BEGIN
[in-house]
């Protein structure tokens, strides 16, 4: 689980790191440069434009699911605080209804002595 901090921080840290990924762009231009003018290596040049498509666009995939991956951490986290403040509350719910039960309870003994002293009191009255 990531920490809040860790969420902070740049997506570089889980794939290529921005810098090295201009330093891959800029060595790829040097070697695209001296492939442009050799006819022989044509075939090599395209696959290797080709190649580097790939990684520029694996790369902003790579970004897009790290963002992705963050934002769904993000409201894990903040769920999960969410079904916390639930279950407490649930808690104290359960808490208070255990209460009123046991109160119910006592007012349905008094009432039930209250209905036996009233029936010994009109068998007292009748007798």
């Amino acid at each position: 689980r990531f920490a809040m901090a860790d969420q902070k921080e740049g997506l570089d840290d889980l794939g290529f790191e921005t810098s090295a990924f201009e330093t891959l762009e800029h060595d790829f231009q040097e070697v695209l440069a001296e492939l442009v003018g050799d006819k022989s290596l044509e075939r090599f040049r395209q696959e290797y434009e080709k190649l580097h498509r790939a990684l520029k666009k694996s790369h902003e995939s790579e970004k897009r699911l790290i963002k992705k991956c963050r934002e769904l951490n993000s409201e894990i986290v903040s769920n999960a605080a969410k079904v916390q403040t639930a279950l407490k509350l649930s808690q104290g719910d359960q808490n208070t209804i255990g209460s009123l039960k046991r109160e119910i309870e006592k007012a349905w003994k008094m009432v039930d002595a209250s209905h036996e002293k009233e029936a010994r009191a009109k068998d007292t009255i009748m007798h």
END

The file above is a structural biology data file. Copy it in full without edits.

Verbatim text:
[in-house]
């Protein structure tokens, strides 16, 4: 689980790191440069434009699911605080209804002595 901090921080840290990924762009231009003018290596040049498509666009995939991956951490986290403040509350719910039960309870003994002293009191009255 990531920490809040860790969420902070740049997506570089889980794939290529921005810098090295201009330093891959800029060595790829040097070697695209001296492939442009050799006819022989044509075939090599395209696959290797080709190649580097790939990684520029694996790369902003790579970004897009790290963002992705963050934002769904993000409201894990903040769920999960969410079904916390639930279950407490649930808690104290359960808490208070255990209460009123046991109160119910006592007012349905008094009432039930209250209905036996009233029936010994009109068998007292009748007798």
């Amino acid at each position: 689980r990531f920490a809040m901090a860790d969420q902070k921080e740049g997506l570089d840290d889980l794939g290529f790191e921005t810098s090295a990924f201009e330093t891959l762009e800029h060595d790829f231009q040097e070697v695209l440069a001296e492939l442009v003018g050799d006819k022989s290596l044509e075939r090599f040049r395209q696959e290797y434009e080709k190649l580097h498509r790939a990684l520029k666009k694996s790369h902003e995939s790579e970004k897009r699911l790290i963002k992705k991956c963050r934002e769904l951490n993000s409201e894990i986290v903040s769920n999960a605080a969410k079904v916390q403040t639930a279950l407490k509350l649930s808690q104290g719910d359960q808490n208070t209804i255990g209460s009123l039960k046991r109160e119910i309870e006592k007012a349905w003994k008094m009432v039930d002595a209250s209905h036996e002293k009233e029936a010994r009191a009109k068998d007292t009255i009748m007798h």